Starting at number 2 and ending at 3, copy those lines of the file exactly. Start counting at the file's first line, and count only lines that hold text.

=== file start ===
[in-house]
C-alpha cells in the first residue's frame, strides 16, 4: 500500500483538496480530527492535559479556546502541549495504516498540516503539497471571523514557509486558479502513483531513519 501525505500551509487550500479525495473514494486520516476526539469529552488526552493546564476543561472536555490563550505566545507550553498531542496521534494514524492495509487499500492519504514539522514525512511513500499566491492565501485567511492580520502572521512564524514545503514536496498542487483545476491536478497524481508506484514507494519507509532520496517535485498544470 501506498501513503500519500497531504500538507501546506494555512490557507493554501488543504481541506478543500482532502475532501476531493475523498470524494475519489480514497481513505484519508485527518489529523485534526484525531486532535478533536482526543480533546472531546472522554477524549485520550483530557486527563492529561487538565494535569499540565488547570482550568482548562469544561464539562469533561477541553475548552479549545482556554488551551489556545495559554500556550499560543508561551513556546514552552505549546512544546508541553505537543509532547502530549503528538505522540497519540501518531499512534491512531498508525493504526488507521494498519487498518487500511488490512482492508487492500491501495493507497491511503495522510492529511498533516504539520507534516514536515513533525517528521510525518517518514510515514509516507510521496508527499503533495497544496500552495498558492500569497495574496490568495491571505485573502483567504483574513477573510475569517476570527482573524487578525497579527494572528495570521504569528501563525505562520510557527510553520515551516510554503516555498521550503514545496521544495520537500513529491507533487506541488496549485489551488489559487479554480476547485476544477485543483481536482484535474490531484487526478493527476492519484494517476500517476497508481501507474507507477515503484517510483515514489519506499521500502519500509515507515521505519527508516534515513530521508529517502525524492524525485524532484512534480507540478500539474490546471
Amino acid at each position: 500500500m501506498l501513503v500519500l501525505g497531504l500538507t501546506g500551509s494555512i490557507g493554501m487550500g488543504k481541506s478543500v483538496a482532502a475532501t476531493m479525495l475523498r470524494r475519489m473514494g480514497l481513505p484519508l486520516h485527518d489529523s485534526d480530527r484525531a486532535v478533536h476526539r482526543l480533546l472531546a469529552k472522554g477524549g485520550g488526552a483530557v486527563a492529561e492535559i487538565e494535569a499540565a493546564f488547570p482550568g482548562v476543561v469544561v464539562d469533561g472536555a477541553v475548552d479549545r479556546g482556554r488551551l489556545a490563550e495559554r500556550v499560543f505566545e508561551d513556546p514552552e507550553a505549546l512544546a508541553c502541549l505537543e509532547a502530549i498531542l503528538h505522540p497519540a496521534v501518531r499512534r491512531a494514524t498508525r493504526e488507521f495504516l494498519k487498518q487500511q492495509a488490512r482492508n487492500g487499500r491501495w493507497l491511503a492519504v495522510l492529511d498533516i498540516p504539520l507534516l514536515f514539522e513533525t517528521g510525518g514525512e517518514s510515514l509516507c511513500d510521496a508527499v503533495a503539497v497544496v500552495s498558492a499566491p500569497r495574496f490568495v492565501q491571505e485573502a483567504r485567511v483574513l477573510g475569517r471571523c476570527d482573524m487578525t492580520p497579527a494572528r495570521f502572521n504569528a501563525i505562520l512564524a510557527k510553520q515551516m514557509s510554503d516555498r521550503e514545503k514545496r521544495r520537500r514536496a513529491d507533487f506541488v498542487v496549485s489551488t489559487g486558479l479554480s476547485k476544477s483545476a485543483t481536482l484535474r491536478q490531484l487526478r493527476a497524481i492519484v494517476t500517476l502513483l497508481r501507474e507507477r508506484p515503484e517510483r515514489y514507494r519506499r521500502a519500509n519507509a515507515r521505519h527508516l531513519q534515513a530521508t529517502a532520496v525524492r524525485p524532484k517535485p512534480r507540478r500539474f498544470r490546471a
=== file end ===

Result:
C-alpha cells in the first residue's frame, strides 16, 4: 500500500483538496480530527492535559479556546502541549495504516498540516503539497471571523514557509486558479502513483531513519 501525505500551509487550500479525495473514494486520516476526539469529552488526552493546564476543561472536555490563550505566545507550553498531542496521534494514524492495509487499500492519504514539522514525512511513500499566491492565501485567511492580520502572521512564524514545503514536496498542487483545476491536478497524481508506484514507494519507509532520496517535485498544470 501506498501513503500519500497531504500538507501546506494555512490557507493554501488543504481541506478543500482532502475532501476531493475523498470524494475519489480514497481513505484519508485527518489529523485534526484525531486532535478533536482526543480533546472531546472522554477524549485520550483530557486527563492529561487538565494535569499540565488547570482550568482548562469544561464539562469533561477541553475548552479549545482556554488551551489556545495559554500556550499560543508561551513556546514552552505549546512544546508541553505537543509532547502530549503528538505522540497519540501518531499512534491512531498508525493504526488507521494498519487498518487500511488490512482492508487492500491501495493507497491511503495522510492529511498533516504539520507534516514536515513533525517528521510525518517518514510515514509516507510521496508527499503533495497544496500552495498558492500569497495574496490568495491571505485573502483567504483574513477573510475569517476570527482573524487578525497579527494572528495570521504569528501563525505562520510557527510553520515551516510554503516555498521550503514545496521544495520537500513529491507533487506541488496549485489551488489559487479554480476547485476544477485543483481536482484535474490531484487526478493527476492519484494517476500517476497508481501507474507507477515503484517510483515514489519506499521500502519500509515507515521505519527508516534515513530521508529517502525524492524525485524532484512534480507540478500539474490546471
Amino acid at each position: 500500500m501506498l501513503v500519500l501525505g497531504l500538507t501546506g500551509s494555512i490557507g493554501m487550500g488543504k481541506s478543500v483538496a482532502a475532501t476531493m479525495l475523498r470524494r475519489m473514494g480514497l481513505p484519508l486520516h485527518d489529523s485534526d480530527r484525531a486532535v478533536h476526539r482526543l480533546l472531546a469529552k472522554g477524549g485520550g488526552a483530557v486527563a492529561e492535559i487538565e494535569a499540565a493546564f488547570p482550568g482548562v476543561v469544561v464539562d469533561g472536555a477541553v475548552d479549545r479556546g482556554r488551551l489556545a490563550e495559554r500556550v499560543f505566545e508561551d513556546p514552552e507550553a505549546l512544546a508541553c502541549l505537543e509532547a502530549i498531542l503528538h505522540p497519540a496521534v501518531r499512534r491512531a494514524t498508525r493504526e488507521f495504516l494498519k487498518q487500511q492495509a488490512r482492508n487492500g487499500r491501495w493507497l491511503a492519504v495522510l492529511d498533516i498540516p504539520l507534516l514536515f514539522e513533525t517528521g510525518g514525512e517518514s510515514l509516507c511513500d510521496a508527499v503533495a503539497v497544496v500552495s498558492a499566491p500569497r495574496f490568495v492565501q491571505e485573502a483567504r485567511v483574513l477573510g475569517r471571523c476570527d482573524m487578525t492580520p497579527a494572528r495570521f502572521n504569528a501563525i505562520l512564524a510557527k510553520q515551516m514557509s510554503d516555498r521550503e514545503k514545496r521544495r520537500r514536496a513529491d507533487f506541488v498542487v496549485s489551488t489559487g486558479l479554480s476547485k476544477s483545476a485543483t481536482l484535474r491536478q490531484l487526478r493527476a497524481i492519484v494517476t500517476l502513483l497508481r501507474e507507477r508506484p515503484e517510483r515514489y514507494r519506499r521500502a519500509n519507509a515507515r521505519h527508516l531513519q534515513a530521508t529517502a532520496v525524492r524525485p524532484k517535485p512534480r507540478r500539474f498544470r490546471a